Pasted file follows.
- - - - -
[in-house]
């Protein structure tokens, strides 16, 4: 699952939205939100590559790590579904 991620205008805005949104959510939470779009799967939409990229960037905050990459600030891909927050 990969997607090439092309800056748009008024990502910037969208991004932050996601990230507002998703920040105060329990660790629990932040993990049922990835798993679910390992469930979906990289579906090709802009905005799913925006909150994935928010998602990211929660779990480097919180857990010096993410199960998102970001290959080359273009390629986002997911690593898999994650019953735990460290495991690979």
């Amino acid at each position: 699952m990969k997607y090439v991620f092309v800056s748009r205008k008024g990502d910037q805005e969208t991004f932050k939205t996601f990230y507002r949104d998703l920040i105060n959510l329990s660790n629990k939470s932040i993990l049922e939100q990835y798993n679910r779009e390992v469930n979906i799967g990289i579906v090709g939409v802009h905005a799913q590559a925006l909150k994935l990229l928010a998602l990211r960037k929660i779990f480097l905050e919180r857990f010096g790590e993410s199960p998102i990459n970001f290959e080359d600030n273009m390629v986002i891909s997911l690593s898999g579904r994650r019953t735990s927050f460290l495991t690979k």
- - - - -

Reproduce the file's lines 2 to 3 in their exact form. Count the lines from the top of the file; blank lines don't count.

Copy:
């Protein structure tokens, strides 16, 4: 699952939205939100590559790590579904 991620205008805005949104959510939470779009799967939409990229960037905050990459600030891909927050 990969997607090439092309800056748009008024990502910037969208991004932050996601990230507002998703920040105060329990660790629990932040993990049922990835798993679910390992469930979906990289579906090709802009905005799913925006909150994935928010998602990211929660779990480097919180857990010096993410199960998102970001290959080359273009390629986002997911690593898999994650019953735990460290495991690979």
């Amino acid at each position: 699952m990969k997607y090439v991620f092309v800056s748009r205008k008024g990502d910037q805005e969208t991004f932050k939205t996601f990230y507002r949104d998703l920040i105060n959510l329990s660790n629990k939470s932040i993990l049922e939100q990835y798993n679910r779009e390992v469930n979906i799967g990289i579906v090709g939409v802009h905005a799913q590559a925006l909150k994935l990229l928010a998602l990211r960037k929660i779990f480097l905050e919180r857990f010096g790590e993410s199960p998102i990459n970001f290959e080359d600030n273009m390629v986002i891909s997911l690593s898999g579904r994650r019953t735990s927050f460290l495991t690979k």